The panel is expected to consult 40-plus climate computer simulations--testament to its inability to pick out a single trusted one. Worse, the models have been diverging, not coming together as you might hope. Without tweaking, they don't even agree on current simulated global average surface temperature--varying by 3 degrees Celsius, three times the observed change over the past century. (If you wonder why the IPCC expresses itself in terms of a temperature "anomaly" above a baseline, it's because the models produce different baselines.)
Mr. Koonin is a practitioner and fan of computer modeling. "There are situations where models do a wonderful job. Nuclear weapons, when we model them because we don't test them anymore. And when Boeing builds an airplane, they will model the heck out of it before they bend any metal."
"But these are much more controlled, engineered situations," he adds, "whereas the climate is a natural phenomenon. It's going to do whatever it's going to do. And it's hard to observe. You need long, precise observations to understand its natural variability and how it responds to external influences."
Yet these models supply most of our insight into how the weather might change when emissions raise the atmosphere's CO2 component from 0.028% in preindustrial times to 0.056% later in this century. "I've been building models and watching others build models for 45 years," he says. Climate models "are not to the standard you would trust your life to or even your trillions of dollars to." Younger scientists in particular lose sight of the difference between reality and simulation: "They have grown up with the models. They don't have the kind of mathematical or physical intuition you get when you have to do things by pencil and paper."
All this you can hear from climate modelers themselves, and from scientists nearer the "consensus" than Mr. Koonin is. Yet the caveats seem to fall away when plans to spend trillions of dollars are bruited.
For the record, Mr. Koonin agrees that the world has warmed by 1 degree Celsius since 1900 and will warm by another degree this century, placing him near the middle of the consensus. Neither he nor most economic studies have seen anything in the offing that would justify the rapid and wholesale abandoning of fossil fuels, even if China, India, Brazil, Indonesia and others could be dissuaded from pursuing prosperity.
He's a fan of advanced nuclear power eventually to provide carbon free base-load power. He sees a bright future for electric passenger vehicles. "The main reason isn't emissions. They're just shifted to the power grid, and transportation anyway is only about 15% of global greenhouse-gas emissions. There are other advantages: Local pollution is much less and noise pollution is less. You're sitting in a traffic jam and all of these six- or four-cylinder engines are throbbing up and down burning fuel and just doing no good at all."
But these are changes it makes no economic sense to force. Let technology and markets work at their own pace. The climate might continue to change, at a pace that's hard to perceive, but societies will adapt. "As a species, we're very good at adapting."
The public now believes CO2 is something that can be turned up and down, but about 40% of the CO2 emitted a century ago remains in the atmosphere. Any warming it causes emerges slowly, so any benefit of reducing emissions would be small and distant. Everything Mr. Koonin and others see in the science suggests a slow, modest effect, not a runaway warming. If they're wrong, we don't have tools to apply yet anyway. Decades from now, we might have carbon capture--removing CO2 directly from the atmosphere at a manageable cost.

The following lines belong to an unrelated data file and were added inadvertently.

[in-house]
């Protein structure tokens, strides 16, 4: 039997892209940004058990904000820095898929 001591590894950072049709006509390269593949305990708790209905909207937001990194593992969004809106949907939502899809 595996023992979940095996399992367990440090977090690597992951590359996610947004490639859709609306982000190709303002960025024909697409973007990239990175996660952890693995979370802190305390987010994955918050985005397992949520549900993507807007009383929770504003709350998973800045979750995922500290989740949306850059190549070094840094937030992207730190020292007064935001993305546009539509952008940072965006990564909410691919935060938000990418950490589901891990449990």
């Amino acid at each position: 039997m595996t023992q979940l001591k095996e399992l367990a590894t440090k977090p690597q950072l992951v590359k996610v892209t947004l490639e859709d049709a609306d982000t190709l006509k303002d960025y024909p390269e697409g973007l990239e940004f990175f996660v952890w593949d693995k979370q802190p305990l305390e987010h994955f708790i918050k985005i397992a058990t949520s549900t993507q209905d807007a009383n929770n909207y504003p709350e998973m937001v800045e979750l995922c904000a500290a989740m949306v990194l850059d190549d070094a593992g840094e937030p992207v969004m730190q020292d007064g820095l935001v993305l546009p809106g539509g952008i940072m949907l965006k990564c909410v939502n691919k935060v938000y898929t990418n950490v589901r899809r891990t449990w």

He's less keen, except in the most extreme circumstances, on what many see as the cheaper, easier fix of augmenting the aerosol effect, which already partially offsets the warming caused by greenhouse gases, by injecting particles into the upper atmosphere. The political and practical unknowns are large. "You could have some country or even some individual do it. The policy community is just starting to grapple with that."
Mr. Koonin does not drive an electric car. He drives what he jokes is the official car of Putnam County, a Subaru Outback, while he and his wife weather the pandemic in a woodsy enclave along the Hudson River. An Audi meant to haul them and the dog back to New York City, where he started and ran New York University's Center for Urban Science and Progress, collects dust.
Mr. Koonin says he wants voters, politicians and business leaders to have an accurate account of the science. He doesn't care where the debate lands. Yet his expectations are ruled by a keen sense of realities. I mention, along with some names, that I never met anyone of serious judgment who didn't privately pooh-pooh the idea that humanity will control CO2 by means other than the mostly unregulated progress of markets and technology. Mr. Koonin nods his agreement.
He speaks of "could," "should" and "will"--and what "will" happen is a lot less than elites, in response to current reward structures, are pretending will happen. Even John Kerry, Joe Biden's climate czar, recently admitted that Mr. Biden's "net-zero" climate plan will have zero effect on the climate if developing countries don't go along (and they have little incentive to do so). Mr. Koonin hopes that "a graceful out for everybody" will be to see the impulse for global climate regulation "morph into much more impactful local environmental action: smog, plastic, green jobs. Forget the global aspect of this."
This is a view widely shared and little expressed. First, the mainstream climate community will try to ignore his book, even as his publicists work the TV bookers in hopes of making a splash. Then Mr. Koonin knows will come the avalanche of name-calling that befalls anybody trying to inject some practical nuance into political discussions of climate.
He adds with a laugh: "My married daughter is happy that she's got a different last name."
Mr. Jenkins writes the Journal�s Business World column.